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RSV concept map

Respiratory Syncytial Virus
by

cristina valdivia

on 16 February 2013

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Transcript of RSV concept map

Respiratory Syncytial Virus RSV concept map Pathophysiology: transmitted of the virus is through direct contact with respiratory secretion or contaminated surfaces. Incubation period is 2 to 8 days RSV infection is limited to the respiratory tract. Initial infection in young infants or children frequently involves the lower respiratory tract. The viruses are able to invade the mucosal cell that lines the bronchi. The cell that is infected by the virus dies and bursts causing the virus to spread and invade nearby cells the membrane of the infected cells infuse with nearby cells creating a large mass of cells also known as “syncytia” the cell debris clogs and obstructs the bronchioles and irritates the airway resulting in partial air way obstruction this creates a wheezing and crackles. Pathophysiology Risk factors: Premature newborns, Complex Congenital Heart Disease, Chronic lung disease, Immunosuppression
Signs and symptoms: mild symptoms include rhinitis, cough low grade fever, wheezing, tachycardia, poor feeding, vomiting, and diarrhea and may refuse to feed or may spit up what they eat along with thick, clear mucus. Sever symptoms in infants include tachypnea greater than 70 breath per minute, grunting increase wheezing, retractions, nasal flaring, irritability, poor fluid intake and distended abdomen from over expanded lungs. risk factors and sign and symptoms Medical intervention: chest radiograph shows hyperinflation patchy atelectasis and other signs of inflammation. ELISA is a test used to identify the virus. No effective therapy exists for RSV. Children who have RSV are put in isolated rooms to minimize spread of the virus. Humidified oxygen is ordered to maintain oxygen level greater than 90%.hydration and suctioning and chest physiotherapy. Medication includes bronchodilators, ribavirin an antiviral drug specifically available for RSV FOR SEVER CASES Medical intervention Nursing intervention: give required oxygen to child, when child resists parent should comfort child to allow oxygen therapy. Focus on maintaining respiratory function, support overall physiological function and hydration, a bulb syringe and saline nose drops can be used to quickly clear the nasal passage. Elevate head to ease the work of breathing and drain mucus from upper airway. Reducing child’s and family anxiety and prepare the family for home care. nursing intervention Assessment Technologies Institute. (2010). Registered nurse nursing care of children: Review module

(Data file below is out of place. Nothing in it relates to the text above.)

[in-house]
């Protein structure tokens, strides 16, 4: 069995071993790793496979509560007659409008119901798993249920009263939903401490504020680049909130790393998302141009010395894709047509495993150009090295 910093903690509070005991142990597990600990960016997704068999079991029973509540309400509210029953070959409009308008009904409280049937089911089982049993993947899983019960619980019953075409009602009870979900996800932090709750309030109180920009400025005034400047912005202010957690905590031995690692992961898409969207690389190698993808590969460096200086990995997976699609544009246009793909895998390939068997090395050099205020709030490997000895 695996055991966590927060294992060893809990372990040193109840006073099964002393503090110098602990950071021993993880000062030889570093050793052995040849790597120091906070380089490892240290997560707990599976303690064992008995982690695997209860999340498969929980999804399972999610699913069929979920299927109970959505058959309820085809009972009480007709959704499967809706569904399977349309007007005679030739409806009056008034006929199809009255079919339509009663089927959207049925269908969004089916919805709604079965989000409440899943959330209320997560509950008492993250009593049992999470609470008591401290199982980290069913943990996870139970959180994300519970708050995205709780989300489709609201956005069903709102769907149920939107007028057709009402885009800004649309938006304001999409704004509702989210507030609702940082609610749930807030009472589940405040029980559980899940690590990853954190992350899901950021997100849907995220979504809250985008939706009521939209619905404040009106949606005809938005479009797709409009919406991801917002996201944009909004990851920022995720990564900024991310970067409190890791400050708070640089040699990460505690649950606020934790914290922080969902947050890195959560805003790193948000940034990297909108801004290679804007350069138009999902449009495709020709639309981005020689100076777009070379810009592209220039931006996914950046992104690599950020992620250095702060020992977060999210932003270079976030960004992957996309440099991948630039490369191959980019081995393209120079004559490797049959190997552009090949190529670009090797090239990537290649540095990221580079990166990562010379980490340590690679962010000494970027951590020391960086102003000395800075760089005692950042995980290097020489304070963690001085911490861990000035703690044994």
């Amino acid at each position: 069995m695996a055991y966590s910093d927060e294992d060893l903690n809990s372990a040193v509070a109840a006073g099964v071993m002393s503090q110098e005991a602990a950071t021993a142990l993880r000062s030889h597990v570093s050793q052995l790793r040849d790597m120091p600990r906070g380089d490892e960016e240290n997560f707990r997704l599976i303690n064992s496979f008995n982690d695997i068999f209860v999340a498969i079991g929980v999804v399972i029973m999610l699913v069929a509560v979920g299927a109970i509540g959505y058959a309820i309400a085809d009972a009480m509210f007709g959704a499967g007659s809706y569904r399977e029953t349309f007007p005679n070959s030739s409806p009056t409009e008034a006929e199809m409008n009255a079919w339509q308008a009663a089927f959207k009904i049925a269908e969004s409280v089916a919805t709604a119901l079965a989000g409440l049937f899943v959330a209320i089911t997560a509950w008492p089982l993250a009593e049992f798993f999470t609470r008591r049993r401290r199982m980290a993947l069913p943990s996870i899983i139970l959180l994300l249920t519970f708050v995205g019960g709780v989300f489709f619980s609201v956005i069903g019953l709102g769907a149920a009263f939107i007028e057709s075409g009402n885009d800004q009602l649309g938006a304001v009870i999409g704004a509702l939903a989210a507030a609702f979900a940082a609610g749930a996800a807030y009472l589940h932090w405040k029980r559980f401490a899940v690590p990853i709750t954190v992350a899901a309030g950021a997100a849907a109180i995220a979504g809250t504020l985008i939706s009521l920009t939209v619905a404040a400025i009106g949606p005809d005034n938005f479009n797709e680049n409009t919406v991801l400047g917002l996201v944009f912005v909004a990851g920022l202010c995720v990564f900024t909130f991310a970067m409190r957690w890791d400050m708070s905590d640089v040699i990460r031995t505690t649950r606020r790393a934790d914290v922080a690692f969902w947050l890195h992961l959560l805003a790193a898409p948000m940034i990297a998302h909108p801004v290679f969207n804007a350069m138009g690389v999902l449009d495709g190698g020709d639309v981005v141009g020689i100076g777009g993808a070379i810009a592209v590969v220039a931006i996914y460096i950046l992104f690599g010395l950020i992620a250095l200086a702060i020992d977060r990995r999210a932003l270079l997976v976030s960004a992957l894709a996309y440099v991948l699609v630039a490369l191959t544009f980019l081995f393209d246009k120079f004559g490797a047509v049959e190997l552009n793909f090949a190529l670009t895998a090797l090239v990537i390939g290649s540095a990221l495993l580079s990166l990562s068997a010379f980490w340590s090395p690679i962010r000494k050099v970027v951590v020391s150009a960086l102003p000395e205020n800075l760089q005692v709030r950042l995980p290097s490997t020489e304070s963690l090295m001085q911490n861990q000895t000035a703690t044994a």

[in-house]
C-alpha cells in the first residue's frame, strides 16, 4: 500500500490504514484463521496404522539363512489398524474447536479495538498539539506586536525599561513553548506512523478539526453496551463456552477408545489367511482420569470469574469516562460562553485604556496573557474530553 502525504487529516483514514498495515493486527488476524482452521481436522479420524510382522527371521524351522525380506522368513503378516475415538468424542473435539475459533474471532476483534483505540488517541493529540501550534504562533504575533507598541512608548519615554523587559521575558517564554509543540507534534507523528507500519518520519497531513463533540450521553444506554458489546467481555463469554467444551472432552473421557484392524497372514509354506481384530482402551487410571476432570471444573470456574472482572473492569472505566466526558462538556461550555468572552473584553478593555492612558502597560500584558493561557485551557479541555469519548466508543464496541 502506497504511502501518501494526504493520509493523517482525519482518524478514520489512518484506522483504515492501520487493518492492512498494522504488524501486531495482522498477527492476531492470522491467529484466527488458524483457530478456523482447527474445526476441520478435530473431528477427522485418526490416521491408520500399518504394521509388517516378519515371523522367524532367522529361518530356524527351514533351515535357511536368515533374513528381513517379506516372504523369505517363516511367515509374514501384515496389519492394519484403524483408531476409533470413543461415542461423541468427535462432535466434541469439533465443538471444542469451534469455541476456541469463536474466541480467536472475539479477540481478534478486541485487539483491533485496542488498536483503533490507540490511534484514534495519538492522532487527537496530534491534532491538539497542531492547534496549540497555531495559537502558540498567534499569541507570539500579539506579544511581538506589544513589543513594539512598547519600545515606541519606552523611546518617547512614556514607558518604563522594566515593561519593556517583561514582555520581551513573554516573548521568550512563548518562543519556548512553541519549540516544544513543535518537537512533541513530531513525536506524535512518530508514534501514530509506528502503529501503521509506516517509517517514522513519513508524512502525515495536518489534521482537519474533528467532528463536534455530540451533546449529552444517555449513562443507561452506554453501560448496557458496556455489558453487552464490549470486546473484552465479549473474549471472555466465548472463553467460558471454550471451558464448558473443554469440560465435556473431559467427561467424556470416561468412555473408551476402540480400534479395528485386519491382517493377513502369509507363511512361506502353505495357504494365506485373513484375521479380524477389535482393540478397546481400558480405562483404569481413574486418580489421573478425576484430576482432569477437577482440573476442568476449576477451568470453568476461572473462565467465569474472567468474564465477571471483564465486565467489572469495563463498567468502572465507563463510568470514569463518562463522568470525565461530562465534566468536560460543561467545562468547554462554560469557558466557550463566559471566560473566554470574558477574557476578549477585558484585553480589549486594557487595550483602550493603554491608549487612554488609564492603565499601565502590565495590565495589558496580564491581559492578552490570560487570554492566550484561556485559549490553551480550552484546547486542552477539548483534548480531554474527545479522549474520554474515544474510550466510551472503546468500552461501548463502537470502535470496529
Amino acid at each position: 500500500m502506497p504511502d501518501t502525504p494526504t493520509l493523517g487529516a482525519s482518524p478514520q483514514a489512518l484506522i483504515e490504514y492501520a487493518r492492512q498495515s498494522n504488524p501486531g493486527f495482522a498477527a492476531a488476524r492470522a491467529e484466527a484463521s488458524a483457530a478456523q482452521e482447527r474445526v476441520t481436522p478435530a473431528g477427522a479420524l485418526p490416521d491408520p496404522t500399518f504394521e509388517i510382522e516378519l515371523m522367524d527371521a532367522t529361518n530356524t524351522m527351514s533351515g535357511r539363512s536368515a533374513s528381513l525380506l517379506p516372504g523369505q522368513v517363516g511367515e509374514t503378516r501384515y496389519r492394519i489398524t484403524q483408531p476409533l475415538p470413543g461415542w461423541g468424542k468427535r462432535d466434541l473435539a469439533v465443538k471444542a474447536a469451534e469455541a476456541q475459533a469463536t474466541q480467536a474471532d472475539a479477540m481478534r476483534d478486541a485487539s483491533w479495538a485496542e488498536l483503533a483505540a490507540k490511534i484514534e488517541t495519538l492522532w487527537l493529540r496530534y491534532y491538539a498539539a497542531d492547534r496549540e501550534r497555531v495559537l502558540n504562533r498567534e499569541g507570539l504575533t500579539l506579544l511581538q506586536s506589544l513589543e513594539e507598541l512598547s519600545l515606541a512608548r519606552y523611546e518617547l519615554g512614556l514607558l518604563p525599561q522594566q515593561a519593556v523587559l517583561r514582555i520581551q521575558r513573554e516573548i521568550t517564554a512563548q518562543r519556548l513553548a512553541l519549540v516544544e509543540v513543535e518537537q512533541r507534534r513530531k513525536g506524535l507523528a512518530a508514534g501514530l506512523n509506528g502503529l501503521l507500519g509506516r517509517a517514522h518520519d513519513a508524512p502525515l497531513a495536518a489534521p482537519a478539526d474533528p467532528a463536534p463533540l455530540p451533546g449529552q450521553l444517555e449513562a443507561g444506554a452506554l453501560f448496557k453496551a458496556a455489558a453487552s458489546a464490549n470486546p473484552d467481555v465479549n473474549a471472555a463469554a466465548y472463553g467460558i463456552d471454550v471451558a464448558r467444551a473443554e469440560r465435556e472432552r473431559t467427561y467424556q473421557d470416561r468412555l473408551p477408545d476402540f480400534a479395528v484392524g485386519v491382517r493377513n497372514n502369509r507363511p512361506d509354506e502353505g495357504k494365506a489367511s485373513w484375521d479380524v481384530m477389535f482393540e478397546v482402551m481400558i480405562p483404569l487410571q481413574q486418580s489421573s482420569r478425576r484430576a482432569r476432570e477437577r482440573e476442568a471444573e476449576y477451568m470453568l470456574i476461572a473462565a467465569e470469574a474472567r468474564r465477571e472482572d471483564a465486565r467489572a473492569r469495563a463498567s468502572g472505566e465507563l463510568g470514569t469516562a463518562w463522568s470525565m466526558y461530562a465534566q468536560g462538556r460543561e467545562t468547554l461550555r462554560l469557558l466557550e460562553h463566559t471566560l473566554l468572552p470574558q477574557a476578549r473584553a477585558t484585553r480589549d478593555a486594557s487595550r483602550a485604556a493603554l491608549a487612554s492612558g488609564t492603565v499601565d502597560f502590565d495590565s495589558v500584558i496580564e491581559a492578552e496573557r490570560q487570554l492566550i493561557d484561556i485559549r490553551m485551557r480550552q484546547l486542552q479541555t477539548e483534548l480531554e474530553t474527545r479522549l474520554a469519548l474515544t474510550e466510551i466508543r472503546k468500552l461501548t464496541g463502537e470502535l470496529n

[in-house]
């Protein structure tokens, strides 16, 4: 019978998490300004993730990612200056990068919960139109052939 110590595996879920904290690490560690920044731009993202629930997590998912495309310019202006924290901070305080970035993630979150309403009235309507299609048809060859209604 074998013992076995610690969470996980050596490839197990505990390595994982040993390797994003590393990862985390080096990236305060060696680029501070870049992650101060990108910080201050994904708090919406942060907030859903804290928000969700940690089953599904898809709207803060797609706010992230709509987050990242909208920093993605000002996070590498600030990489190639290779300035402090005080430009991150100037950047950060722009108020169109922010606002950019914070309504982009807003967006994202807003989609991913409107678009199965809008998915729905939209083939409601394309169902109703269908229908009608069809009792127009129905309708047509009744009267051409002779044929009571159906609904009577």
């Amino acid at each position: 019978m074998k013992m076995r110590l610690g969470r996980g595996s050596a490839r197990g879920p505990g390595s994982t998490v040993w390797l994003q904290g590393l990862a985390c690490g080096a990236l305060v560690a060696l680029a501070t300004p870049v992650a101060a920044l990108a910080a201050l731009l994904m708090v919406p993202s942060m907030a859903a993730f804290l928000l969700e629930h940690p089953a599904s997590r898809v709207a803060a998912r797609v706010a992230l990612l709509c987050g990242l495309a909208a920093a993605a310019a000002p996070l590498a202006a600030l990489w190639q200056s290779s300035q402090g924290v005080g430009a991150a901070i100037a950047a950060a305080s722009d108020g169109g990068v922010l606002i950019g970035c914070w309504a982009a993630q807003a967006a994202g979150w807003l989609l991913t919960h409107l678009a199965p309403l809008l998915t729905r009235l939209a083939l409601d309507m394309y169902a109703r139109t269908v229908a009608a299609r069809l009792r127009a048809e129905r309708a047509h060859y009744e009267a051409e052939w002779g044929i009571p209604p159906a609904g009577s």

edition 7.0. Overland Park, KA: Assessment Technologies Institute, LLC.
London, M.L., Ladewig, P.W., Ball, J.W., Bindler, R.C., Cowen, K.J. (2011). Maternal and child nursing care
(3rd ed.). Upper Saddle River, NJ: Pearson Prentice Hall. APA reference diagnosis Activity Intolerance related to difficulty breathing
Ineffective airway clearance related to bronchial infection and obstruction. Goals of Treatment: Demonstration of adequate breathing pattern.
Report of ability to breathe comfortably.
Demonstration of controlled, easy and comfortable breathing.
No use of accessory muscles to breathe.
Identification of activities that exacerbate breathing patterns. intervention •Determine cause of activity intolerance and determine whether cause is physical, psychological or motivational.
•Assess the infant/child’s normal daily activity.
•When appropriate; gradually increase activity.
•Provide and appropriate rest/activity balance for the infant/child.
•Attempt to group nursing activities to avoid interrupting sleep/naps. teaching •Teach patient/family methods to control breathing patterns and eliminate outside factors that are negatively contributing to the problem.
•Educate parents to medications that may be required upon discharge. Also educate patterns to signs and symptoms of respiratory difficulties or reoccurrence of RSV symptoms. Evaluations: After having instructed the patient’s parents or caregiver in the teaching of the Respiratory Syncytial Virus (RSV), it is good to have them come in for an evaluation and follow up on how they are doing.
Response to interventions, teaching, actions performed, and treatment regimen The patient and family should have:
* Mastery of skills, level of independence.
* Attainment or progress toward desired outcome(s).
*Identify negative factors affecting activity tolerance and eliminate or reduce their effects when possible.
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